MICHELE NORRIS, host:
From NPR News, this is ALL THINGS CONSIDERED. I'm Michele Norris.
ROBERT SIEGEL, host:
And I'm Robert Siegel.
The clock is ticking on Daylight Saving Time. This weekend, many of you will be moving your clocks back an hour. There's always been a debate about the effect this has on everything from the economy to a person's health.
In Britain, there's a move in parliament that could extend Daylight Saving Time, making evenings just a bit brighter year round.
Changes are also in the offing in Russia, as NPR's David Greene reports.
DAVID GREENE: I know, back home you're getting ready to quit Daylight Saving Time and move the clocks back an hour. Well, here in Russia, we made that switch last weekend. Dark fell here over Moscow's streets around 4:30 this afternoon and it's pretty depressing, like we needed another reminder that the frigid Russian winter is almost here - those long, cold nights that never seem to end.
Don't take it from me. Russian officials are worried about the psychological and physical impact of adjustments like this. During these two weeks, after the clocks turn back, officials say more people get sick and there's a higher number of ambulance calls. So Russian president Demitri Medvedev said he sees no point moving the clocks back And forth.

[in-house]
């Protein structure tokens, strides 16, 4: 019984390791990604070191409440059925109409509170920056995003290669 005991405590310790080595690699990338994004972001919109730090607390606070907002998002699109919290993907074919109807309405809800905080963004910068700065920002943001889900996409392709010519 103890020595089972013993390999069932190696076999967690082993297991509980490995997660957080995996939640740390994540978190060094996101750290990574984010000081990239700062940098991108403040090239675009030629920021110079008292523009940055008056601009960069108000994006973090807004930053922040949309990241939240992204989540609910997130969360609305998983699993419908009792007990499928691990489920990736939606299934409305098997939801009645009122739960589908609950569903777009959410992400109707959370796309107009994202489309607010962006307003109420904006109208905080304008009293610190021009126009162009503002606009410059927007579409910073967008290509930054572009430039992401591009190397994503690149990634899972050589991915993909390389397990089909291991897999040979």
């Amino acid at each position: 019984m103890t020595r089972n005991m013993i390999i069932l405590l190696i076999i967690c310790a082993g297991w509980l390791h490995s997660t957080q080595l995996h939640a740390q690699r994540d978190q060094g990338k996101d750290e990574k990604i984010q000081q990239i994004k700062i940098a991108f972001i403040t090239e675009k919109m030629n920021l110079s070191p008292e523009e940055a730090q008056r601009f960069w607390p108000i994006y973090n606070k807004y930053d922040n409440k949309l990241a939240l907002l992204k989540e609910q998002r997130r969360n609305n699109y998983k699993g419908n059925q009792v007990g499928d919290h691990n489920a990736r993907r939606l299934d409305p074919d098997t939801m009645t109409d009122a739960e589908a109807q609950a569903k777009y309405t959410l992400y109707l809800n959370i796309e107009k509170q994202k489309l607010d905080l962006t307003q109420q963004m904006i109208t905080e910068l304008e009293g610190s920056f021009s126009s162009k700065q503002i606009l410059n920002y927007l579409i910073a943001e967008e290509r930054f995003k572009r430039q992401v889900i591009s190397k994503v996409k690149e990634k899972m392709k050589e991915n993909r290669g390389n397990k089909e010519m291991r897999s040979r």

Medvedev has proposed abolishing this practice of daylight saving altogether. The president's as most people he talks to think the whole practice of changing time is a bad thing. Might seem like a dramatic move but don't underestimate Russian officials.
Earlier this year, Medvedev said this vast country no longer needed 11 time zones and so he combined a few and reduced the number to nine. That means some neighboring villages now are two hours apart. Oh, and city officials in Moscow have been angry about bad weather interrupting their big events. And so in the past, they put chemicals up in the sky to keep the sun shining over downtown. Maybe next they can do something about this cold.
For now, enjoy switching your clocks around Sunday morning. Here in Russia, that may never happen again.
I'm David Greene, NPR News, in Moscow.
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